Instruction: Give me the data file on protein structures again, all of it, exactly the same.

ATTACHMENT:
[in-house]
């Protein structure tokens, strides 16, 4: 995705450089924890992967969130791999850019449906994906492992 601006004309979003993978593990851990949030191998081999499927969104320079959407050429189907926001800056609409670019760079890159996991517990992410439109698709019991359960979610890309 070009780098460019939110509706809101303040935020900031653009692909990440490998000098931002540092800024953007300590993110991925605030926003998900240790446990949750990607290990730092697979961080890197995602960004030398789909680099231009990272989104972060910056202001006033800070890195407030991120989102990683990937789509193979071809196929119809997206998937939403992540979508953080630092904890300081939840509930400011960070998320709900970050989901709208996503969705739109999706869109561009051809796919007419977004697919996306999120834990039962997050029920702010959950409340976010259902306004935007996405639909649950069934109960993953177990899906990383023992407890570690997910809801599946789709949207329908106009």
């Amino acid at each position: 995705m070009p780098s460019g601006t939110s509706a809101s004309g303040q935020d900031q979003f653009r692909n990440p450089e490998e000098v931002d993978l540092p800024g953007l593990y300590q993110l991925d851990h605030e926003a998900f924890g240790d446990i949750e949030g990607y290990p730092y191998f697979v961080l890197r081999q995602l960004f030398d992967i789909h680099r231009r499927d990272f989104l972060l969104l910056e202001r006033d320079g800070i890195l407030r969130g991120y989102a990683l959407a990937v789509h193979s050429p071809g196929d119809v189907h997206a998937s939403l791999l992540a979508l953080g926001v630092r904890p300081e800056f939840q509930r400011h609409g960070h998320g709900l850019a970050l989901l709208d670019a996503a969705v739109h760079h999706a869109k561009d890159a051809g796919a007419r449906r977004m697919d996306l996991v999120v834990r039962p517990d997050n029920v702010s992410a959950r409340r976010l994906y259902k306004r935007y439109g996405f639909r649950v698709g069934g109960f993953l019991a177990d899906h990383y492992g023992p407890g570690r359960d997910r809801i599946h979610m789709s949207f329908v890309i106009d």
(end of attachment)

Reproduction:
[in-house]
């Protein structure tokens, strides 16, 4: 995705450089924890992967969130791999850019449906994906492992 601006004309979003993978593990851990949030191998081999499927969104320079959407050429189907926001800056609409670019760079890159996991517990992410439109698709019991359960979610890309 070009780098460019939110509706809101303040935020900031653009692909990440490998000098931002540092800024953007300590993110991925605030926003998900240790446990949750990607290990730092697979961080890197995602960004030398789909680099231009990272989104972060910056202001006033800070890195407030991120989102990683990937789509193979071809196929119809997206998937939403992540979508953080630092904890300081939840509930400011960070998320709900970050989901709208996503969705739109999706869109561009051809796919007419977004697919996306999120834990039962997050029920702010959950409340976010259902306004935007996405639909649950069934109960993953177990899906990383023992407890570690997910809801599946789709949207329908106009």
């Amino acid at each position: 995705m070009p780098s460019g601006t939110s509706a809101s004309g303040q935020d900031q979003f653009r692909n990440p450089e490998e000098v931002d993978l540092p800024g953007l593990y300590q993110l991925d851990h605030e926003a998900f924890g240790d446990i949750e949030g990607y290990p730092y191998f697979v961080l890197r081999q995602l960004f030398d992967i789909h680099r231009r499927d990272f989104l972060l969104l910056e202001r006033d320079g800070i890195l407030r969130g991120y989102a990683l959407a990937v789509h193979s050429p071809g196929d119809v189907h997206a998937s939403l791999l992540a979508l953080g926001v630092r904890p300081e800056f939840q509930r400011h609409g960070h998320g709900l850019a970050l989901l709208d670019a996503a969705v739109h760079h999706a869109k561009d890159a051809g796919a007419r449906r977004m697919d996306l996991v999120v834990r039962p517990d997050n029920v702010s992410a959950r409340r976010l994906y259902k306004r935007y439109g996405f639909r649950v698709g069934g109960f993953l019991a177990d899906h990383y492992g023992p407890g570690r359960d997910r809801i599946h979610m789709s949207f329908v890309i106009d």